Dogs love “walkies”. And unless it’s pouring with rain and blowing a gale, so do their owners. But there’s much more to this daily routine than you might think. In fact, it’s actually a complex process of negotiation, which reveals a great deal about our relationship with man’s best friend.
In many ways, the walk reflects the historical social order of human domination and animal submission. But research suggests that it also allows humans and dogs to negotiate their power within the relationship. In fact, our recent study found that the daily dog walk involves complex negotiation at almost every stage.
The UK, like many countries, is a nation of pet lovers – 40% of UK households are home to a domestic animal. And for dog owners (24% of UK households) that means a lot of walking. Dog “owners” walk 23,739 miles during an average dog’s lifetime of 12.8 years and reportedly get more exercise from walking their dogs than the average gym goer. Despite this, we actually know very little about how walking and the spaces in which we walk help forge our relationships with dogs.
The wonder of walking
Walking is necessarily a mode of transport for getting to school or work, but it is far more than movement alone – it’s not “just” walking. Walking with a dog is beneficial for mental and physical well-being, but the process of walking with an animal also involves detailed interactions. Dogs, like other animals, are sentient beings that think, feel and have their own personalities – and we need to “listen” to and negotiate with them about how the walk is experienced. The walk is a shared experience, after all.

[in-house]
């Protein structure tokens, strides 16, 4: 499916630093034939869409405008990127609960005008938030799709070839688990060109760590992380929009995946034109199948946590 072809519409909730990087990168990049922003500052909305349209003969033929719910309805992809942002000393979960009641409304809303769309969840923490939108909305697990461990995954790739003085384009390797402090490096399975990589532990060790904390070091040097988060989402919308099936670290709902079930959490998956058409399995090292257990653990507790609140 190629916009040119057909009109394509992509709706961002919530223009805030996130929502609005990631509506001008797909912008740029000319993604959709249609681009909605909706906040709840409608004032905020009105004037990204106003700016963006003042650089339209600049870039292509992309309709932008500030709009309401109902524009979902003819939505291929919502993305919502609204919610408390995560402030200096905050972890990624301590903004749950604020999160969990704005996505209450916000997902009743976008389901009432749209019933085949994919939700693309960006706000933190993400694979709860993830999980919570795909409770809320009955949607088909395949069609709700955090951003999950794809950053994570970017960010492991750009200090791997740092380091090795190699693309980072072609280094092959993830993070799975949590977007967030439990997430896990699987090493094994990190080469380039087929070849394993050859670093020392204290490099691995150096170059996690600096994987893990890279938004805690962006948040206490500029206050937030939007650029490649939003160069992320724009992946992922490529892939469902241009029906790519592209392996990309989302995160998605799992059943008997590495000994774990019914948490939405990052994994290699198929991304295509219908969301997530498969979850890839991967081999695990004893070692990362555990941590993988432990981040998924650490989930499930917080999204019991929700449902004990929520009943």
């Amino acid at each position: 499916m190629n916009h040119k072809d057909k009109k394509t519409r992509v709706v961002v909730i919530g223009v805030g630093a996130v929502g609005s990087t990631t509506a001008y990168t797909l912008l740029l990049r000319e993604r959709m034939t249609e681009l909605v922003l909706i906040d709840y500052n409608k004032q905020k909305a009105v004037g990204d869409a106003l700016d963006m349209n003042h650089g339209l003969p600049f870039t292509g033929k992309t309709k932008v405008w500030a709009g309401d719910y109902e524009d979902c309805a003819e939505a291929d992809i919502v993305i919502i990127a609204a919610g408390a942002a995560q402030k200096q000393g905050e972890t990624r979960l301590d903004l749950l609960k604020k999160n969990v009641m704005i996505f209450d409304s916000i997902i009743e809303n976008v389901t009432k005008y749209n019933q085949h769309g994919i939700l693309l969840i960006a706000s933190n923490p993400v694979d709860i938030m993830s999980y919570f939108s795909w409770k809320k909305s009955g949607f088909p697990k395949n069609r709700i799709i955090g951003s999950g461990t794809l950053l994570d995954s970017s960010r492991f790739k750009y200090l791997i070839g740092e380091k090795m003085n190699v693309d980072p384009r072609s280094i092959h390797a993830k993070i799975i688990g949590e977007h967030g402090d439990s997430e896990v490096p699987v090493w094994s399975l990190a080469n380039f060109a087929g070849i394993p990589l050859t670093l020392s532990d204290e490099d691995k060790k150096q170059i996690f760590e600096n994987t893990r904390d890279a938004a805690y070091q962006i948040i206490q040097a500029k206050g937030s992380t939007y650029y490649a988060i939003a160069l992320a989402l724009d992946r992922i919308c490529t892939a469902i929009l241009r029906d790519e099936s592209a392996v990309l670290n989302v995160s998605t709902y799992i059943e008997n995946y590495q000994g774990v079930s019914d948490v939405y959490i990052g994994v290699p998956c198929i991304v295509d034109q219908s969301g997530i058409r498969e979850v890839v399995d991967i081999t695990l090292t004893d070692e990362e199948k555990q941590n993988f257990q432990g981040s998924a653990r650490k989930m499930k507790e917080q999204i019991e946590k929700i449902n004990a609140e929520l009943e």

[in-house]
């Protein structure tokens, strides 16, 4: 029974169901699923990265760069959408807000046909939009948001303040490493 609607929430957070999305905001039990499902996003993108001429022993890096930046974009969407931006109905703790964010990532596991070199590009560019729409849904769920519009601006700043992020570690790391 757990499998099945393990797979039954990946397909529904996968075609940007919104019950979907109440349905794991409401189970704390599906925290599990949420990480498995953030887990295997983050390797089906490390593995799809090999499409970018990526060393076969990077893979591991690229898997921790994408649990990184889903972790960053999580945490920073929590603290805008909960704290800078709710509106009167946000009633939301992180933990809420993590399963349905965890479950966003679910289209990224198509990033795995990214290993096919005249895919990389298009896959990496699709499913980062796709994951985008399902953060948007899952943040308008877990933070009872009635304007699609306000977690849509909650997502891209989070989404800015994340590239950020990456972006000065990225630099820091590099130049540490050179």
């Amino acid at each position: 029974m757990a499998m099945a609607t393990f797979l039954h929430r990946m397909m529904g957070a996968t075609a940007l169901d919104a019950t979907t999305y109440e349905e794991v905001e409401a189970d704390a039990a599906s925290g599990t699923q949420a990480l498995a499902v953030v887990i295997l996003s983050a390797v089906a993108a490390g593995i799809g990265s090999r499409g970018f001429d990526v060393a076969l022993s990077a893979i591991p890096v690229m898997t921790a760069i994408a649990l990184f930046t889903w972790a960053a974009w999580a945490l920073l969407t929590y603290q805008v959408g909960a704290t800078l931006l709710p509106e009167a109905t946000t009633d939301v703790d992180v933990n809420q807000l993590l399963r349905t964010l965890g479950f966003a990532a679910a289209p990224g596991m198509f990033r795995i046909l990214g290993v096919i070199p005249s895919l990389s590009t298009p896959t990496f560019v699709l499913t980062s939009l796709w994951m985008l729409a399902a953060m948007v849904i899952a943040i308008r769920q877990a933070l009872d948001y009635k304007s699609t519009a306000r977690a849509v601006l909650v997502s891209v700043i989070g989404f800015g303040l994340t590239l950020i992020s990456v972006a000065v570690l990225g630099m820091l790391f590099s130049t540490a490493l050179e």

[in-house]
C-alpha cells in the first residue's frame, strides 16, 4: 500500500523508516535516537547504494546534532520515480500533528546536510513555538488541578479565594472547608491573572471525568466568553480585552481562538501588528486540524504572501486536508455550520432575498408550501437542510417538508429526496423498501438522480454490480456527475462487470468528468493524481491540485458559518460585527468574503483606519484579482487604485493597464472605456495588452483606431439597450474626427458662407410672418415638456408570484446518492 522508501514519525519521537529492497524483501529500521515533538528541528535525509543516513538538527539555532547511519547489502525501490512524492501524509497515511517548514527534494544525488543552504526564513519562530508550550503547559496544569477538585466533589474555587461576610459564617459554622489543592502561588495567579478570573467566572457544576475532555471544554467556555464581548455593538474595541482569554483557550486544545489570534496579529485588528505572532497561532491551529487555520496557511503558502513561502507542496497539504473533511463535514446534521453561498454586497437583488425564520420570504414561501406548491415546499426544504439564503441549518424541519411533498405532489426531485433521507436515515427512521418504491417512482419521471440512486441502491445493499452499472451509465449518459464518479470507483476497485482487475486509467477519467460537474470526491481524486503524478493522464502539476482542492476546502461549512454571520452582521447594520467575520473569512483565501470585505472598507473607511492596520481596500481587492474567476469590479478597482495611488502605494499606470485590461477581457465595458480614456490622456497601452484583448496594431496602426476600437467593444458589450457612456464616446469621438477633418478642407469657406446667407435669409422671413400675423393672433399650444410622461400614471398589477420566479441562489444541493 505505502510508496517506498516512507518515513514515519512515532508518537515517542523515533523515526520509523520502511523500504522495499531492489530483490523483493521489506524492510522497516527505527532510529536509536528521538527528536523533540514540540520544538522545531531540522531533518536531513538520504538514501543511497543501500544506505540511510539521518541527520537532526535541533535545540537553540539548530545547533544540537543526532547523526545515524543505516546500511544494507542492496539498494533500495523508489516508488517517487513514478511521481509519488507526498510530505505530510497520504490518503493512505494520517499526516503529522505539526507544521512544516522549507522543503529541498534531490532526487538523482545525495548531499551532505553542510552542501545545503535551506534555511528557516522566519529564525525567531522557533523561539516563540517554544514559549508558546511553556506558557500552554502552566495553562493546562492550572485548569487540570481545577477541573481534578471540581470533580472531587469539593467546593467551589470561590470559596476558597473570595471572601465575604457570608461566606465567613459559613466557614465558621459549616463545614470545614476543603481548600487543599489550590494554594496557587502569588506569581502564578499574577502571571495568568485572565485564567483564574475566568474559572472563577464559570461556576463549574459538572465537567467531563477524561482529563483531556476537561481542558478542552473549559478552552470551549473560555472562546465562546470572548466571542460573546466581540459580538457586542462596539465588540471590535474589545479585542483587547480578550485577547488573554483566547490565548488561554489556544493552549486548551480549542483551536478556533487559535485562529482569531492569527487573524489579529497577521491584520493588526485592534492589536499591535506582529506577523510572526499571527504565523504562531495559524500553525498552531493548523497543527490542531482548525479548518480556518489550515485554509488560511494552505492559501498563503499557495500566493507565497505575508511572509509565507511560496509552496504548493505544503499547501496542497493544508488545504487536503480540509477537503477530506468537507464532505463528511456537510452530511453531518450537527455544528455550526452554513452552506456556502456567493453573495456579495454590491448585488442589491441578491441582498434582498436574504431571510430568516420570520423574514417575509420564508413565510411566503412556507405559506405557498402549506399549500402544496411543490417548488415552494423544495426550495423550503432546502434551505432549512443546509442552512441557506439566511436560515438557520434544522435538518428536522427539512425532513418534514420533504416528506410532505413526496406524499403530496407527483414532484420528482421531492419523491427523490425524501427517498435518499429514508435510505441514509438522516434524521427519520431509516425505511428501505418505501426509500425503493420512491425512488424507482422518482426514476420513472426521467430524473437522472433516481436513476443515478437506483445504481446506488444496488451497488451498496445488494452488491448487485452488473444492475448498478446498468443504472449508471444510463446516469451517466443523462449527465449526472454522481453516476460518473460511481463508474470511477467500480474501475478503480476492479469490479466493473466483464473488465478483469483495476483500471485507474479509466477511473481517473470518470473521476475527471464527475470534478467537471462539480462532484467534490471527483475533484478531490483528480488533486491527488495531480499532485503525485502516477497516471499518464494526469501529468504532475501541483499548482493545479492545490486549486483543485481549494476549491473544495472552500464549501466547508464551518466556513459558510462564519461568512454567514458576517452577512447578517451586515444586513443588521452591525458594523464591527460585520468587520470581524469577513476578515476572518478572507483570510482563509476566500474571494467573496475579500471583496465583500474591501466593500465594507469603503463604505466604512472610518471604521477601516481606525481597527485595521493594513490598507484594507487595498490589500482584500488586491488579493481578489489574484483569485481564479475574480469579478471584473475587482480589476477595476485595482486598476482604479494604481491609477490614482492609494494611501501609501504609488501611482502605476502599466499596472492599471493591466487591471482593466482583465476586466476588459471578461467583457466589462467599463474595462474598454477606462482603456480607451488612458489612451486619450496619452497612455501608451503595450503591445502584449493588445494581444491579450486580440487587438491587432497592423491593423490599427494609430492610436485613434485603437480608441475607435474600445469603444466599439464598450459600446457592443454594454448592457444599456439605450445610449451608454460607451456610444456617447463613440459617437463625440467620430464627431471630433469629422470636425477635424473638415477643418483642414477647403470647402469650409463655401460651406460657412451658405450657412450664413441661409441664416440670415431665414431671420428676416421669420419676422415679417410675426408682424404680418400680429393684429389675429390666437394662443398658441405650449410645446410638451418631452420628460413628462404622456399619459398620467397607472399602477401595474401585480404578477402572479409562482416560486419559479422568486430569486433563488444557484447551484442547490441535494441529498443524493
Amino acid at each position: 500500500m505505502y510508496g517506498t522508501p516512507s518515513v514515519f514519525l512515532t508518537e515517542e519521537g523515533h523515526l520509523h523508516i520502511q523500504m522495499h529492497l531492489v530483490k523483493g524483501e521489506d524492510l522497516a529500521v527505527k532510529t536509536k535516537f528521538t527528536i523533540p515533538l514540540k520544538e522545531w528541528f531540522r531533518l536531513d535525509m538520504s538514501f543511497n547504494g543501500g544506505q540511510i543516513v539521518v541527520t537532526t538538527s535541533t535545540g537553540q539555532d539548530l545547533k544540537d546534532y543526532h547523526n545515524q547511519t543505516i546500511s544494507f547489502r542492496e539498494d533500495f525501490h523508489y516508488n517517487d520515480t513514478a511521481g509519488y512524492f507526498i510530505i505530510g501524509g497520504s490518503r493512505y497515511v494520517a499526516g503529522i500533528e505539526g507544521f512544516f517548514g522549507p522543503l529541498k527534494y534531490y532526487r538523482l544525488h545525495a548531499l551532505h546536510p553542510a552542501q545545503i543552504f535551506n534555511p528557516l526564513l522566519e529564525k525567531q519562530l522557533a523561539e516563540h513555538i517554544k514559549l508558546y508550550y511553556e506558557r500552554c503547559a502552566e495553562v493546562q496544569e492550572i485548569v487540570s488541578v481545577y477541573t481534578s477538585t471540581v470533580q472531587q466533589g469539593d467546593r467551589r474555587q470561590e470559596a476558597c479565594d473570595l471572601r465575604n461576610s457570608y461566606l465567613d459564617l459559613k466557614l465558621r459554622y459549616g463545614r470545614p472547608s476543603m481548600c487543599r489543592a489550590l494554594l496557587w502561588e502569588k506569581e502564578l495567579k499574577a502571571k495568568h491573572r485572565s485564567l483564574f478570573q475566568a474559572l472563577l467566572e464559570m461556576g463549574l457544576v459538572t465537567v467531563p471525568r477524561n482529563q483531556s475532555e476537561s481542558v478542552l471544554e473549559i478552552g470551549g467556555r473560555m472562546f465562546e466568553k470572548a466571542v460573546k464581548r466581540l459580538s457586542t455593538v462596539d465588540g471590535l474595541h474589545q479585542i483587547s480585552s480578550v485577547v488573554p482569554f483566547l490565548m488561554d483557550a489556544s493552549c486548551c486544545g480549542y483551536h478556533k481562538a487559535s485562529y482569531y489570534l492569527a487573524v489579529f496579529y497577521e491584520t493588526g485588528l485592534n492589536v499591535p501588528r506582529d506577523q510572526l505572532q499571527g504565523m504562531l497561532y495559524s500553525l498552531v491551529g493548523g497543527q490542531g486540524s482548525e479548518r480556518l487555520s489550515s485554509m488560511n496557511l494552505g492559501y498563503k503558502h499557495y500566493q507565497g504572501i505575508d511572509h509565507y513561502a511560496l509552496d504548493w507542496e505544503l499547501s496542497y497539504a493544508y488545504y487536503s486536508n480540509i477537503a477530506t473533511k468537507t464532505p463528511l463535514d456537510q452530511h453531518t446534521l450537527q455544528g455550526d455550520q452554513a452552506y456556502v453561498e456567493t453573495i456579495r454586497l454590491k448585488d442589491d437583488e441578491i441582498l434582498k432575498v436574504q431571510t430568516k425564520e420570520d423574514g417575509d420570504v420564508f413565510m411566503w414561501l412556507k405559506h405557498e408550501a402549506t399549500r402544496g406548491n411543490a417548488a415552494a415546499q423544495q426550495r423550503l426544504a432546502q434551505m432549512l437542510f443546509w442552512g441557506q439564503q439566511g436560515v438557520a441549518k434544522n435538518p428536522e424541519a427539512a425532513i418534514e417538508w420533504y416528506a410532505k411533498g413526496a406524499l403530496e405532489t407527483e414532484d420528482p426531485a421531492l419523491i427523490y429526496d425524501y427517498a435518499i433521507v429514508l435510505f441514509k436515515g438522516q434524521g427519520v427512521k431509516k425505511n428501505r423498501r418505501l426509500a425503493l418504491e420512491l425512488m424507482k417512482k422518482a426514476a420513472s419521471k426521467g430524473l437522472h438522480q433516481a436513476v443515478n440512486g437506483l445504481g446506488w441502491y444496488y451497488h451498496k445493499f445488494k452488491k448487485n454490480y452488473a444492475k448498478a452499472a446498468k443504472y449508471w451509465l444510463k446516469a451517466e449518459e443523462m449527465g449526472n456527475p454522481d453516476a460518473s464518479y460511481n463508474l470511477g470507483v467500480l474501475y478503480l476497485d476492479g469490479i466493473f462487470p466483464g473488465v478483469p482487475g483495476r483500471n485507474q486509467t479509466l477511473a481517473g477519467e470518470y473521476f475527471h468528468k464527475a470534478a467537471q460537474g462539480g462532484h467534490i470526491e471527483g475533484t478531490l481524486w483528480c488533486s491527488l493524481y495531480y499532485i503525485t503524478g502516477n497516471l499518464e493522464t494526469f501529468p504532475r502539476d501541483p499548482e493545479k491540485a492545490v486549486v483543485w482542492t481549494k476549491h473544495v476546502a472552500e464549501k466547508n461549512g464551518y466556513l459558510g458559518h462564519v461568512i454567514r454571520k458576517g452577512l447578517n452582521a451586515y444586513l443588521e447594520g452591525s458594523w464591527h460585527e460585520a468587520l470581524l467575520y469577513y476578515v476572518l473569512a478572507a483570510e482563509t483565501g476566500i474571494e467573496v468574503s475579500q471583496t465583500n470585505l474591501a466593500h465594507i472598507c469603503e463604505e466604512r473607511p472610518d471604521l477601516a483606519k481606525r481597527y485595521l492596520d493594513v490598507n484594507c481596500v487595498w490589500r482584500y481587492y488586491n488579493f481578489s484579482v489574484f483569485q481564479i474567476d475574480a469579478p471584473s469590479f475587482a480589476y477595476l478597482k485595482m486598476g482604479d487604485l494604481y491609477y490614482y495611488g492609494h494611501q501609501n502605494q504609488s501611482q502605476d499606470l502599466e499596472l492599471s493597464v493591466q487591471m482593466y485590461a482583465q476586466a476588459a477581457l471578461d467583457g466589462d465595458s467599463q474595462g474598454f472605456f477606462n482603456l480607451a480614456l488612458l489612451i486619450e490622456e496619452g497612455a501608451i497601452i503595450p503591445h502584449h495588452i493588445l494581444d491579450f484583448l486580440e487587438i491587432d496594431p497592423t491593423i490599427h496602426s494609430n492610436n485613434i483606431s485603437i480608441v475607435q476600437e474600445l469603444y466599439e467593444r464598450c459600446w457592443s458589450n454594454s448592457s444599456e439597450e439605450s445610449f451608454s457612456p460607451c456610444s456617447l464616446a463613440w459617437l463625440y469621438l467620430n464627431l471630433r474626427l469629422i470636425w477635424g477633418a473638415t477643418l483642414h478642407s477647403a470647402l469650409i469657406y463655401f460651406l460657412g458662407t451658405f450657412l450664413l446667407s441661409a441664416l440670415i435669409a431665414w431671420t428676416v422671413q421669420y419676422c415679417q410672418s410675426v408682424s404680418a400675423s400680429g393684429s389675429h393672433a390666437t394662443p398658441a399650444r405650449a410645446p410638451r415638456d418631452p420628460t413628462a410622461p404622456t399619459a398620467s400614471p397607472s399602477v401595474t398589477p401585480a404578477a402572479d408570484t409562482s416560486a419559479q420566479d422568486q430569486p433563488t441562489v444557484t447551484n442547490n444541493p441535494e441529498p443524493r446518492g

While clearly acknowledging the health benefits, humans also walk their dogs because they take great pleasure in seeing their dogs have fun. Indeed, our study showed that there is a widespread belief among dog walkers that dogs are happiest when out in the open, and it is here that they are able to best demonstrate their “doggyness”. (It is important to note here that while not all dog owners walk their dogs, our participants shared an enthusiasm for getting out and about with their pets.)
But dog owners also adapt the timing, length and location of the walks depending on the perceived personality of the dog and what they think the dogs like and dislike the most. One respondent felt that as her dog had been rescued she had a “right” to a good life and giving her a long walk daily was part of this care-giving. There was also the sense that people knew where their dogs liked to walk and walkers spoke of “their stomping ground” and “favourite park”, suggesting that over time, dogs and their companions find spaces that work for them as a partnership or team.
But there are other factors at play, too – not least, how the owner’s own feelings influence the walk. For example, we found that some walkers – especially those with larger breeds – experience anxiety in certain situations, such as encounters with small children, and that these anxieties influence walking patterns.